Too Christian or Too Environmental?
Written by Plant With Purpose on April 19, 2011 in General
by Corbyn Small
“For a long time Plant With Purpose was considered too environmental for most Christians and too Christian for most environmentalists,” our executive director commented yesterday morning. He and I were speaking on a webinar to the Lancaster, PA staff at HOPE International on the first day of their ‘creation care week’. It has long been the case that Plant With Purpose fell into a difficult position in the eyes of its constituents as it sought to meet the very real environmental needs of subsistence level farmers, while at the same time teaching others about the love of God. There hasn’t always been a plethora of places for us to tell our story as a Christian organization that reverses deforestation and poverty by transforming the lives of the rural poor.
On Sunday, at Balboa Park we celebrated (along with 50,000+ others) the 41st anniversary of Earth Day. There are a couple of key reasons that I look forward to this event every year. One of those is the incredible exposure that Plant With Purpose receives, while another is the great diversity of people that it draws. Every race and religion coming together excited to be in the company of thousands of others who want to take better care of the planet we live on. Plant With Purpose is most always greeted with enthusiasm because there are so many people who want to learn about organizations and companies that are loving on ‘mother earth.’
Which brings me to why I really love Earth Day so much. It gives representatives of Plant With Purpose a perfect reason to be an incredible Christian witness to people who may have no idea who Jesus Christ is. He is the Lord that we serve who has called each of us to love our neighbors and to serve the poor and the needy. It makes me so grateful to work for an organization that seeks to do that humbly in everything we do.
I had a couple of great opportunities on Sunday to describe all of the components of sustainable agriculture techniques and economic opportunities that Plant With Purpose uses to help rural subsistence farmers provide better for their families. And in those conversations, while I saw people’s eyes lighting up as they resonated with the best practices of our international poverty alleviation practices, I was able to let people know that we are a Christian organization that partners with local churches to empower pastors and leaders to reach out in their communities.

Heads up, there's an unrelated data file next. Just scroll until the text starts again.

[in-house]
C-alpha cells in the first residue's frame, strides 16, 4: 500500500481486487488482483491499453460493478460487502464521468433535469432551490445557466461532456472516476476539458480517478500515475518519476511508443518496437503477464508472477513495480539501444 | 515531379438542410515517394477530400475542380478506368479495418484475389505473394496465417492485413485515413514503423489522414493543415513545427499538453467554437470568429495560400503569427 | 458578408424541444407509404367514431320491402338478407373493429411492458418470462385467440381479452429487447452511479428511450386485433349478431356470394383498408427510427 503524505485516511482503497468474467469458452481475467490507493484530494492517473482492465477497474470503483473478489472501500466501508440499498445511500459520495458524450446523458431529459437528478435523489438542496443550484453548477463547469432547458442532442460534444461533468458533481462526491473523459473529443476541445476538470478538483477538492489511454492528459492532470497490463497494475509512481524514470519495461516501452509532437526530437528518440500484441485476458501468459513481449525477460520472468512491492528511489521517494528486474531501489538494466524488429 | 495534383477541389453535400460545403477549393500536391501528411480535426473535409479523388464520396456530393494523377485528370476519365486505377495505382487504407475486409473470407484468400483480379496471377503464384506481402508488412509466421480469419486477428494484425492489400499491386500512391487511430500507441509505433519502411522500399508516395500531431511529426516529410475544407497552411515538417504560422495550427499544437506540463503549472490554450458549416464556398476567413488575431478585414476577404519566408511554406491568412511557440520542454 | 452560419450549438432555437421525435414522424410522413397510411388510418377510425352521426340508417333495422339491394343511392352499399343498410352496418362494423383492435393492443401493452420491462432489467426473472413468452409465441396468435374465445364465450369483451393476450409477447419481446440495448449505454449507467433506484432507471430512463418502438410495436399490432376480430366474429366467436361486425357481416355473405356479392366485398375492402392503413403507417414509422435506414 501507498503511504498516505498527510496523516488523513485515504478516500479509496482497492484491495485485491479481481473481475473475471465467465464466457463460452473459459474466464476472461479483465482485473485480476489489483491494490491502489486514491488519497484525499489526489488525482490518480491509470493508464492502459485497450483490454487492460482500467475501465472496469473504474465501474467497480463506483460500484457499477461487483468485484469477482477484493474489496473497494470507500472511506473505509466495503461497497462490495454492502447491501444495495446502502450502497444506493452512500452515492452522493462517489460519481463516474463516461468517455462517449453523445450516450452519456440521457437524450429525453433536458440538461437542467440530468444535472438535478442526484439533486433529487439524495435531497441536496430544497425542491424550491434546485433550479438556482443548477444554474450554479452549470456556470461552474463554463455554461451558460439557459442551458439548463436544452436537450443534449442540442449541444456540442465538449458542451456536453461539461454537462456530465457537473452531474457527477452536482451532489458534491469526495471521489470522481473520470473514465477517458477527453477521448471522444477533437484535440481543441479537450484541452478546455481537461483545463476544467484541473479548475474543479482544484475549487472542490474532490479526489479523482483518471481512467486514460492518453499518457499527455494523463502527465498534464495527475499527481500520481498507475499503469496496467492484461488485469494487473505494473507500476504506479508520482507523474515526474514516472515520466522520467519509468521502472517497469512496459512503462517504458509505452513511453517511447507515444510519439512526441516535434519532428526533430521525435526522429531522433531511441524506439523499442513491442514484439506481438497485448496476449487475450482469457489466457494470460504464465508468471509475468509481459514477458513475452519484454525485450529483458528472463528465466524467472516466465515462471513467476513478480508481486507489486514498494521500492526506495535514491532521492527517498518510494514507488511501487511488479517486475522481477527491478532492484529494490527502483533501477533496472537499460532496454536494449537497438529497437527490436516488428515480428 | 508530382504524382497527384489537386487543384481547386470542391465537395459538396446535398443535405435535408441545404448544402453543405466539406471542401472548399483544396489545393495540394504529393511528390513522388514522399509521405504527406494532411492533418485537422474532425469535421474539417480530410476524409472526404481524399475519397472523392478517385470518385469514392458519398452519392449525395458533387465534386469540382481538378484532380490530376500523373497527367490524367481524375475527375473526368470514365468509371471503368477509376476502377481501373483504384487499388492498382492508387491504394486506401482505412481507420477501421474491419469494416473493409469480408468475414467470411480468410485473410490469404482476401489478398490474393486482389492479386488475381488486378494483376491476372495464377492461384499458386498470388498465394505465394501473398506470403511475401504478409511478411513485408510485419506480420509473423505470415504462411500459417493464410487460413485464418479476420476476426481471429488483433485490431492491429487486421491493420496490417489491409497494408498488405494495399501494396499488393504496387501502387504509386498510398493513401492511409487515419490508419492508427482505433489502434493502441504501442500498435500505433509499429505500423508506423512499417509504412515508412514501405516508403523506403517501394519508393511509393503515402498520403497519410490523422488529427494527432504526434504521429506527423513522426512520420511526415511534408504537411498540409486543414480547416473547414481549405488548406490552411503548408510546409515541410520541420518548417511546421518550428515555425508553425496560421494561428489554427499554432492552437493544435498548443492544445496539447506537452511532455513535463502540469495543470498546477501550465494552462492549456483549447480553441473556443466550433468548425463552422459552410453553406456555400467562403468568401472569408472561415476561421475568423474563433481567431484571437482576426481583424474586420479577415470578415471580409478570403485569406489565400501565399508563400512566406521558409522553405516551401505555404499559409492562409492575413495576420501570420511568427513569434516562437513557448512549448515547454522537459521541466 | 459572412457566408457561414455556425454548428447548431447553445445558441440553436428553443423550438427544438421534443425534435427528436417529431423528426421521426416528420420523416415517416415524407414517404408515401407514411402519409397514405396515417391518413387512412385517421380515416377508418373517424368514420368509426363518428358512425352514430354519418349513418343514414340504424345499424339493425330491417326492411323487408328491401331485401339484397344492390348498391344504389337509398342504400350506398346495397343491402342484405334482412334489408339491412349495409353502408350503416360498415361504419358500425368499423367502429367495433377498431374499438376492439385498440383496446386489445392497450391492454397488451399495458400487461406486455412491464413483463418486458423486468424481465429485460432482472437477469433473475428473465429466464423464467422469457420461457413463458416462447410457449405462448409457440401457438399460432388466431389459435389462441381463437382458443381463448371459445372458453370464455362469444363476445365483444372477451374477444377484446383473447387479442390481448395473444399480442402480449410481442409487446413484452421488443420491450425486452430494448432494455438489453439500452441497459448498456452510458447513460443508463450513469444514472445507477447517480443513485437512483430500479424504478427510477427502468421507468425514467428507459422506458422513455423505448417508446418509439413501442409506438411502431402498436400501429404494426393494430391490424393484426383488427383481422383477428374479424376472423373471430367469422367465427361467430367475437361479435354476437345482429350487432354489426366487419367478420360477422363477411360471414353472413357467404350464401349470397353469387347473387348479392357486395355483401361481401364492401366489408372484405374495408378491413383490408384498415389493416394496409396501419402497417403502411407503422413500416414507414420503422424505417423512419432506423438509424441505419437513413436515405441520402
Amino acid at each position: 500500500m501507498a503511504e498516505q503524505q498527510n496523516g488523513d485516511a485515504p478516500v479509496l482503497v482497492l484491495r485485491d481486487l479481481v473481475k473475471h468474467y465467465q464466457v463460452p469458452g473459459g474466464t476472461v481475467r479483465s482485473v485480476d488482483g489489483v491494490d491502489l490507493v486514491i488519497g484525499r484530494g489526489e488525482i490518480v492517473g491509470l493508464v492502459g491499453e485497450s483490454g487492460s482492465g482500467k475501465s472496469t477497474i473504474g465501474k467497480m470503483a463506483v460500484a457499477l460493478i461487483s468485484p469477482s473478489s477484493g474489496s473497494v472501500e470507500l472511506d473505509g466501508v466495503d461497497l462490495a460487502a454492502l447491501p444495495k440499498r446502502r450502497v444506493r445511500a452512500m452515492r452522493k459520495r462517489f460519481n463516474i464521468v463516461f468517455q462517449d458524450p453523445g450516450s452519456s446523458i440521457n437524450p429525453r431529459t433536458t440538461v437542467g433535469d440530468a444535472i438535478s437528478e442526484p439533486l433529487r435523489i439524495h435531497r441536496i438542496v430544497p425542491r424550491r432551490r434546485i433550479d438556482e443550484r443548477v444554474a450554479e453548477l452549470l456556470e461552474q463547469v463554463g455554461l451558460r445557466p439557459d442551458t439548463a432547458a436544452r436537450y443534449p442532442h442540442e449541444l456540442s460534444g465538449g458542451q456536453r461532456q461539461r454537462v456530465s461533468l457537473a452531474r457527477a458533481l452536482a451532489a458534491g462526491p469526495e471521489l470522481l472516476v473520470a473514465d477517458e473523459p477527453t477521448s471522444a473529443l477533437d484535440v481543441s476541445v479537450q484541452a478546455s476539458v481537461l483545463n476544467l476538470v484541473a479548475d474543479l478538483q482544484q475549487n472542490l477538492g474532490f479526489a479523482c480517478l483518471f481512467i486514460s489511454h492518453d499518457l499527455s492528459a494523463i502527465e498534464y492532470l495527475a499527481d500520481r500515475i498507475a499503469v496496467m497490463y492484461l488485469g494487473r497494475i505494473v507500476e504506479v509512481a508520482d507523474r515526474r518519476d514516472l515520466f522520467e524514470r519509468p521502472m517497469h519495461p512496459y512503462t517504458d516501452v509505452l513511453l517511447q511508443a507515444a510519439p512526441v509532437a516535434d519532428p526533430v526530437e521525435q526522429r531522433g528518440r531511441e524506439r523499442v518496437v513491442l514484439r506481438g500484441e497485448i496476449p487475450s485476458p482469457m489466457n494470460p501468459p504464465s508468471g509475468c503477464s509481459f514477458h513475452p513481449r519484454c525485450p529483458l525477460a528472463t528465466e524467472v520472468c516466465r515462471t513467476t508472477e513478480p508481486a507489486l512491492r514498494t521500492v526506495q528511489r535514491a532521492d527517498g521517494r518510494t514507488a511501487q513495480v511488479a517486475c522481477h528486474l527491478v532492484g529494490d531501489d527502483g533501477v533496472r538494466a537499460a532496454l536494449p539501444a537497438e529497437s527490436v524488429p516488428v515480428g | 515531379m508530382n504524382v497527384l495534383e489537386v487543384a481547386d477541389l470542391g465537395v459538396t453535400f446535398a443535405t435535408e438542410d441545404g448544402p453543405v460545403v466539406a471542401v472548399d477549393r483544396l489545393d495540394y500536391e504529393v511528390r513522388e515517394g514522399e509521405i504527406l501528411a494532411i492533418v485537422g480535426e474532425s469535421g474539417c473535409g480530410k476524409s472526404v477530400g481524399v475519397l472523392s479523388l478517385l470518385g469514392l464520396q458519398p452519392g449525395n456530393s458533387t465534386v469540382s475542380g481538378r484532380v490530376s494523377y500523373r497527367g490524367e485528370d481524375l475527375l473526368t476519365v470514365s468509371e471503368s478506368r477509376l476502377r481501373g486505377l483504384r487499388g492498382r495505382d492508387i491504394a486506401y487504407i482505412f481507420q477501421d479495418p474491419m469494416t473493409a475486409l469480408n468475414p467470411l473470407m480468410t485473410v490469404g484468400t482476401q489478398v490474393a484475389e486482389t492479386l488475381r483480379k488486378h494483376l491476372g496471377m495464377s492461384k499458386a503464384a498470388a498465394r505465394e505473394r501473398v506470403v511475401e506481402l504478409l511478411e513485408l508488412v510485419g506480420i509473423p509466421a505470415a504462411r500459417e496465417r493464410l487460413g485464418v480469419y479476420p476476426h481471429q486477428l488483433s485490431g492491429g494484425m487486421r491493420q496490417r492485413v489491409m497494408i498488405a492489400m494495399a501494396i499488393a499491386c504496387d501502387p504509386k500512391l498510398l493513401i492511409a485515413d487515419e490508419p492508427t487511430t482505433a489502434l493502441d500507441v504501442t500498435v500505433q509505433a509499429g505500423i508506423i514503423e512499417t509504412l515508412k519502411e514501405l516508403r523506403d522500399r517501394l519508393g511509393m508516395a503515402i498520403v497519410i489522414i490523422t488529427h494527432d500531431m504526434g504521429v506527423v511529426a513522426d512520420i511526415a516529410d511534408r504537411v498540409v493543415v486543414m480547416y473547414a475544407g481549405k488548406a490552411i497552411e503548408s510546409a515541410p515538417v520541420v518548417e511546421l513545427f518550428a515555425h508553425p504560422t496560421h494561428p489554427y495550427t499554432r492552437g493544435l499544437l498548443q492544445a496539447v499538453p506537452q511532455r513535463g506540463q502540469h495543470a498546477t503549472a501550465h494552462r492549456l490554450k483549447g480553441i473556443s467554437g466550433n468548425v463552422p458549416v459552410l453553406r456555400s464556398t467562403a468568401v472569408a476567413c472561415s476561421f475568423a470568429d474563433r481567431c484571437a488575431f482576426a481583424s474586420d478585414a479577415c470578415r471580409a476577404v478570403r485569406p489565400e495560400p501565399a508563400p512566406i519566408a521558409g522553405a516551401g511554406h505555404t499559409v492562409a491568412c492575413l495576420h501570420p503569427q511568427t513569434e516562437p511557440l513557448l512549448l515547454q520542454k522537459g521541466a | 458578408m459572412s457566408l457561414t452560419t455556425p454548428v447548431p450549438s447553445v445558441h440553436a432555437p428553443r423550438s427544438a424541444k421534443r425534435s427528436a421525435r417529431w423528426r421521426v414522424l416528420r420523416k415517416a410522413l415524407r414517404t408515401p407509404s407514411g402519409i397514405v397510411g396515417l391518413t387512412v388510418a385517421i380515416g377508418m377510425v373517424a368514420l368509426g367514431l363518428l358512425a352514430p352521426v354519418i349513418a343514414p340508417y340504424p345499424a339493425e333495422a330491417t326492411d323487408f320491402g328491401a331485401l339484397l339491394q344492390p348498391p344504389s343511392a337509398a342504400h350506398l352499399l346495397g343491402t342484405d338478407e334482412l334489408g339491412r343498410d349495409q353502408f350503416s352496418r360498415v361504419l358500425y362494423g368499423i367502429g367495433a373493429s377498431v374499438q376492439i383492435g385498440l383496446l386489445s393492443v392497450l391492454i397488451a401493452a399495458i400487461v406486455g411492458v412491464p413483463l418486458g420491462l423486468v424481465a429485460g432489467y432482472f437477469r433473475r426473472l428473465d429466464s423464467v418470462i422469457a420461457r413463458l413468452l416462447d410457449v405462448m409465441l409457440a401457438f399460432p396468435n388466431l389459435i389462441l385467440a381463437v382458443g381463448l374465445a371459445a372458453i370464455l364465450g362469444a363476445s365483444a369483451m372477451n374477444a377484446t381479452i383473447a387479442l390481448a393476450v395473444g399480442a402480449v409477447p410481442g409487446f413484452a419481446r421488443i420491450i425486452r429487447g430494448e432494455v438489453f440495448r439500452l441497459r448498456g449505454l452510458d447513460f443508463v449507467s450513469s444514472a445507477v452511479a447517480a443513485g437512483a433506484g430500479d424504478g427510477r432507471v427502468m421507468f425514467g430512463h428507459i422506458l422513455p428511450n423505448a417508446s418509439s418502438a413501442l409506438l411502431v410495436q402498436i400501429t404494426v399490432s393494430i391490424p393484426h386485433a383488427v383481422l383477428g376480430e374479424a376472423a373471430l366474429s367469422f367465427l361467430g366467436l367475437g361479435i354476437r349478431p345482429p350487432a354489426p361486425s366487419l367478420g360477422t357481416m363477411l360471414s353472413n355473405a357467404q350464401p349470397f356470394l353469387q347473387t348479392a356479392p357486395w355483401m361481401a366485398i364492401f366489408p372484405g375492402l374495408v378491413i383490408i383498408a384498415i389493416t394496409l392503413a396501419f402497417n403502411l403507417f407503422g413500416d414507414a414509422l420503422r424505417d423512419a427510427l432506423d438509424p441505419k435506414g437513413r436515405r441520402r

–Enter squeamish and uncomfortable gazes from the atheist/non-believer/religious-skeptics that I happened upon conversation with.
I can’t express the joy it brings me to see people who hold different religious beliefs, have been hurt by religion in their past, or are just plain skeptical that God should have a part in any of this poverty alleviation talk, open up to the idea of a Christian organization that just wants to serve others.
We seek to see rural farmers realize a restored view of themselves as they are empowered and treated with dignity. We want to come alongside families and communities as they reconstruct the relationship between their families, their land, and their neighbors. And we want to be to be there in service to them, sharing the invitation that Christ has given to all of us to be a part of a renewed relationship with God.
The reason we do what we do is because we as Christians have been called to pour ourselves out on behalf of the poor (Isaiah 56:10), and God has invited us into a relationship with Him and His people as he reconciles himself to all things, both on Heaven and on Earth. Making all things new in Him.
So in addition to sharing the story of Plant With Purpose with hundreds of people and raising over $1,300 (planting 300+ trees) at Balboa Park on Sunday, I celebrate another Earth Day (shouldn’t it be every day?) that we had the chance to give an explanation for the Hope that we have! We serve and love others because Christ first loved us.